Credit: Architectural Digest


Like many other people this week, I am viewing the 1930 Club as the perfect excuse to reread The Diary of a Provincial Lady by E.M. Delafield.  This begs the question, does one ever really need an excuse to read such a perfect book?  No but I took it anyways.

For the uninitiated (are there any of you?  Is it possible that the Venn diagram of people who read my blog and people who have read the Provincial Lady does not directly overlap?), the Provincial Lady is a devoted diarist who chronicles the small goings in her life over the course of a year.  The PL lives in the country with her husband Robert (a land agent), her six-year-old daughter Vicky, and, when he is not away at school, her son Robin.  They are attended by the standard indispensable household staff for an interwar middle-class household, include Mademoiselle, Cook, a maid, and a gardener.  Life is not hard but it has its trials and they are (mostly) all amusing.

With a mono-syllabic husband who is more likely to fall asleep with his copy of The Times after dinner than make sparkling conversation, the PL pours most of her thoughts into her diary.  She aspires to cultural and social refinements but, to her disappointment, is always falling a bit short.  She can’t quite find the enthusiasm to read the books she knows she ought to read.  When in town, she swears she wants to see the exhibitions everyone else is talking about, but prefers to spend her time shopping for things she can’t afford.  She can’t seem to win the literary contests she enters, even though clearly stupider friends and relations manage to do so.  She struggles to be modern (particularly when it comes to parenting), well-dressed (always a challenge on her budget), and many other things, always falling a bit short.

Where she doesn’t fall short is with her writing.  The PL’s style is distinctive and has been copied ad nauseum since she appeared (Bridget Jones being her most famous descendant) and you can understand why.  Brevity is the soul of wit and her sentences are masterfully short with great effect.  Most winningly, she leaves herself notes and questions in her diaries for further reflection, highlighting her insecurities and random trains of thoughts, and giving us a much better sense of her personality than most verbose novelists could do.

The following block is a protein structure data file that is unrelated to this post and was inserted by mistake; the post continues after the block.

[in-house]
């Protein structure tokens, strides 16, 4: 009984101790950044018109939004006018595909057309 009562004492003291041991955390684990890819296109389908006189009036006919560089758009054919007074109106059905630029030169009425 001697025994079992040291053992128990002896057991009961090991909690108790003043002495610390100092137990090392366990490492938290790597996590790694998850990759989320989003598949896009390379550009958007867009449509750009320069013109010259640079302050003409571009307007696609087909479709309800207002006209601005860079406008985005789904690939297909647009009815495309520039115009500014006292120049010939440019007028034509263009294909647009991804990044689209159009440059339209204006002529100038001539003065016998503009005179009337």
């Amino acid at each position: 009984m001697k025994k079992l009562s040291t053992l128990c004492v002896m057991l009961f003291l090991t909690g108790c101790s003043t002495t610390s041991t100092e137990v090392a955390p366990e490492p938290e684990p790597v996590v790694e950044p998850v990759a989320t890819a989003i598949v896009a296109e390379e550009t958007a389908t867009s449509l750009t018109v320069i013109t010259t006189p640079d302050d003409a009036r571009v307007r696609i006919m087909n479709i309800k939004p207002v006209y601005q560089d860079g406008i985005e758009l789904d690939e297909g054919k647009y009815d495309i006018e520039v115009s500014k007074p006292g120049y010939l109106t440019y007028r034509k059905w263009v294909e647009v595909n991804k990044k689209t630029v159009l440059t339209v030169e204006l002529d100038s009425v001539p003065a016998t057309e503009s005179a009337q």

But the best way to get to know the PL is through her own words.  I find she is always at her best when discussing the children.  Lamentably, they are neither as attractive nor as angelic as other people’s children appear to be, which she feels reflects badly on her.  Vicky and Robin are reassuringly irritating and arguably the best things about the book:

December 1st – Cable from dear Rose saying she lands at Tilbury on 10th.  Cable back welcome, and will meet her Tilbury, 10th.  Tell Vicky that her godmother, my dearest friend, is returning home after three years in America.  Vicky says: “Oh, will she have a present for me?”  Am disgusted with her mercenary attitude and complain to Mademoiselle, who replies Si la Sainte Vierge revenait sur la terre, madame, ce serait notre petite Vicky.  Do not at all agree with this.  Moreover, in other moods Mademoiselle first person to refer to Vicky as ce petit démon enragé.

(Query: Are the Latin races always as sincere as one would wish them to be?)

December 24th – Take entire family to children’s party at neighbouring Rectory.  Robin says Damn three times in the Rector’s hearing, an expression never used by him before or since, but apparently reserved for this unsuitable occasion.

The PL also saves some of her frustration for Robert, but I have a soft spot for him so feel this is largely unearned.  Robert is a solid, predictable man who does not share his wife’s cultural pretensions but tolerates them (I think) remarkably well.  He is decidedly not a figure of high romance – however much the PL might sometimes wish him to be:

December 10th – Read Life and Letters of distinguished woman recently dead, and am struck, as so often, by difference between her correspondence and that of less distinguished women.  Immense and affectionate letters from celebrities on every other page, epigrammatic notes from literary and political acquaintances, poetical assurances of affection and admiration from husband, and even infant children.  Try to imagine Robert writing in similar strain in the (improbable) event of my attaining celebrity, but fail.  Dear Vicky equally unlikely to commit her feelings (if any) to paper.